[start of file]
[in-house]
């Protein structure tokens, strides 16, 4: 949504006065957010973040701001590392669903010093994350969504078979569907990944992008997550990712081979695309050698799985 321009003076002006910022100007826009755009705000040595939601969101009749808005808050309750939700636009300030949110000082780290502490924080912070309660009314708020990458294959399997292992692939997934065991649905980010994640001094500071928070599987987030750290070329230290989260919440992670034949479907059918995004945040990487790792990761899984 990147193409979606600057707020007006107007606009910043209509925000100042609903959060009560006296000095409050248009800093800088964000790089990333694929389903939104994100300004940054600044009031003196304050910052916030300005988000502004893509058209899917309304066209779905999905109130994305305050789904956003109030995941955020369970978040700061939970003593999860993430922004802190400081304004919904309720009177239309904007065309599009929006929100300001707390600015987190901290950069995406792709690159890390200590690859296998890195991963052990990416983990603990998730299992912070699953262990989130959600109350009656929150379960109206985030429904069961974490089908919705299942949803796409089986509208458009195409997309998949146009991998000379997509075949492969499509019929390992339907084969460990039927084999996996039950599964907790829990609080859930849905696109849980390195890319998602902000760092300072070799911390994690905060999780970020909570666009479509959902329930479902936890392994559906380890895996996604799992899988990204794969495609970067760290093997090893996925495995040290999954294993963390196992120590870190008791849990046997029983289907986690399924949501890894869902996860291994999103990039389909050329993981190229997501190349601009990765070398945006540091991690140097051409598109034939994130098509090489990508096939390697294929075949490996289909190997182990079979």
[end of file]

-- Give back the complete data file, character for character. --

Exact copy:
[in-house]
């Protein structure tokens, strides 16, 4: 949504006065957010973040701001590392669903010093994350969504078979569907990944992008997550990712081979695309050698799985 321009003076002006910022100007826009755009705000040595939601969101009749808005808050309750939700636009300030949110000082780290502490924080912070309660009314708020990458294959399997292992692939997934065991649905980010994640001094500071928070599987987030750290070329230290989260919440992670034949479907059918995004945040990487790792990761899984 990147193409979606600057707020007006107007606009910043209509925000100042609903959060009560006296000095409050248009800093800088964000790089990333694929389903939104994100300004940054600044009031003196304050910052916030300005988000502004893509058209899917309304066209779905999905109130994305305050789904956003109030995941955020369970978040700061939970003593999860993430922004802190400081304004919904309720009177239309904007065309599009929006929100300001707390600015987190901290950069995406792709690159890390200590690859296998890195991963052990990416983990603990998730299992912070699953262990989130959600109350009656929150379960109206985030429904069961974490089908919705299942949803796409089986509208458009195409997309998949146009991998000379997509075949492969499509019929390992339907084969460990039927084999996996039950599964907790829990609080859930849905696109849980390195890319998602902000760092300072070799911390994690905060999780970020909570666009479509959902329930479902936890392994559906380890895996996604799992899988990204794969495609970067760290093997090893996925495995040290999954294993963390196992120590870190008791849990046997029983289907986690399924949501890894869902996860291994999103990039389909050329993981190229997501190349601009990765070398945006540091991690140097051409598109034939994130098509090489990508096939390697294929075949490996289909190997182990079979």